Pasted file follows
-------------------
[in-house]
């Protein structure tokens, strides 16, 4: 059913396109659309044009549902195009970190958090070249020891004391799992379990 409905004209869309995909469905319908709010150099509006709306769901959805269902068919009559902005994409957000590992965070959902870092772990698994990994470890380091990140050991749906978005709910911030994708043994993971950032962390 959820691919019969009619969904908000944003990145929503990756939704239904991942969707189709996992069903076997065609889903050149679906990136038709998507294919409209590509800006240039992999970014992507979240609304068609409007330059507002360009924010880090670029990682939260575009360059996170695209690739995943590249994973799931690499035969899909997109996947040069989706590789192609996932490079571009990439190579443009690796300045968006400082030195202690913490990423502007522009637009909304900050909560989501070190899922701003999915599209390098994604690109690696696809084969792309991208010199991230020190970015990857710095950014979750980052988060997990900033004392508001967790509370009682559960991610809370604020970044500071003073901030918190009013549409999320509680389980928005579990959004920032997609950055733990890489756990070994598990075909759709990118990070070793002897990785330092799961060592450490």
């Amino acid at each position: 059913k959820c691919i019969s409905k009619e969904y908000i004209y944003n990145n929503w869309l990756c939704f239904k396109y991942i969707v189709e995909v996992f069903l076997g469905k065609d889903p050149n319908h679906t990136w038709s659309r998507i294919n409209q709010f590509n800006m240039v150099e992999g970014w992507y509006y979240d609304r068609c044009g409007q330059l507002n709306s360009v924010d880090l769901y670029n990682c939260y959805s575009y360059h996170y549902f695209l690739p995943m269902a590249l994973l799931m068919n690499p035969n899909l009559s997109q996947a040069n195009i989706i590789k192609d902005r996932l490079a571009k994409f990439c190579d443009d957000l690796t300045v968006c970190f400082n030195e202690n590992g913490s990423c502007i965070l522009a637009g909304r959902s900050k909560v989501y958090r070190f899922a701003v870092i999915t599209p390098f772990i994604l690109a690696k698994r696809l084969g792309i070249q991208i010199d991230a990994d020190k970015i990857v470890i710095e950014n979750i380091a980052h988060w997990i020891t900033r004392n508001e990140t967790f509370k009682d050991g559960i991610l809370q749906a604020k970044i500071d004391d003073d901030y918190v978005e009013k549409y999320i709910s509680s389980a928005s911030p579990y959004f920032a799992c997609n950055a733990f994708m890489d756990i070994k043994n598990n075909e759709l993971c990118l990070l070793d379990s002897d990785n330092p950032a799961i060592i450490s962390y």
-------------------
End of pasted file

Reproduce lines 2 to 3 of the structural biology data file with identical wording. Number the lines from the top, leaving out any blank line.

């Protein structure tokens, strides 16, 4: 059913396109659309044009549902195009970190958090070249020891004391799992379990 409905004209869309995909469905319908709010150099509006709306769901959805269902068919009559902005994409957000590992965070959902870092772990698994990994470890380091990140050991749906978005709910911030994708043994993971950032962390 959820691919019969009619969904908000944003990145929503990756939704239904991942969707189709996992069903076997065609889903050149679906990136038709998507294919409209590509800006240039992999970014992507979240609304068609409007330059507002360009924010880090670029990682939260575009360059996170695209690739995943590249994973799931690499035969899909997109996947040069989706590789192609996932490079571009990439190579443009690796300045968006400082030195202690913490990423502007522009637009909304900050909560989501070190899922701003999915599209390098994604690109690696696809084969792309991208010199991230020190970015990857710095950014979750980052988060997990900033004392508001967790509370009682559960991610809370604020970044500071003073901030918190009013549409999320509680389980928005579990959004920032997609950055733990890489756990070994598990075909759709990118990070070793002897990785330092799961060592450490």
């Amino acid at each position: 059913k959820c691919i019969s409905k009619e969904y908000i004209y944003n990145n929503w869309l990756c939704f239904k396109y991942i969707v189709e995909v996992f069903l076997g469905k065609d889903p050149n319908h679906t990136w038709s659309r998507i294919n409209q709010f590509n800006m240039v150099e992999g970014w992507y509006y979240d609304r068609c044009g409007q330059l507002n709306s360009v924010d880090l769901y670029n990682c939260y959805s575009y360059h996170y549902f695209l690739p995943m269902a590249l994973l799931m068919n690499p035969n899909l009559s997109q996947a040069n195009i989706i590789k192609d902005r996932l490079a571009k994409f990439c190579d443009d957000l690796t300045v968006c970190f400082n030195e202690n590992g913490s990423c502007i965070l522009a637009g909304r959902s900050k909560v989501y958090r070190f899922a701003v870092i999915t599209p390098f772990i994604l690109a690696k698994r696809l084969g792309i070249q991208i010199d991230a990994d020190k970015i990857v470890i710095e950014n979750i380091a980052h988060w997990i020891t900033r004392n508001e990140t967790f509370k009682d050991g559960i991610l809370q749906a604020k970044i500071d004391d003073d901030y918190v978005e009013k549409y999320i709910s509680s389980a928005s911030p579990y959004f920032a799992c997609n950055a733990f994708m890489d756990i070994k043994n598990n075909e759709l993971c990118l990070l070793d379990s002897d990785n330092p950032a799961i060592i450490s962390y």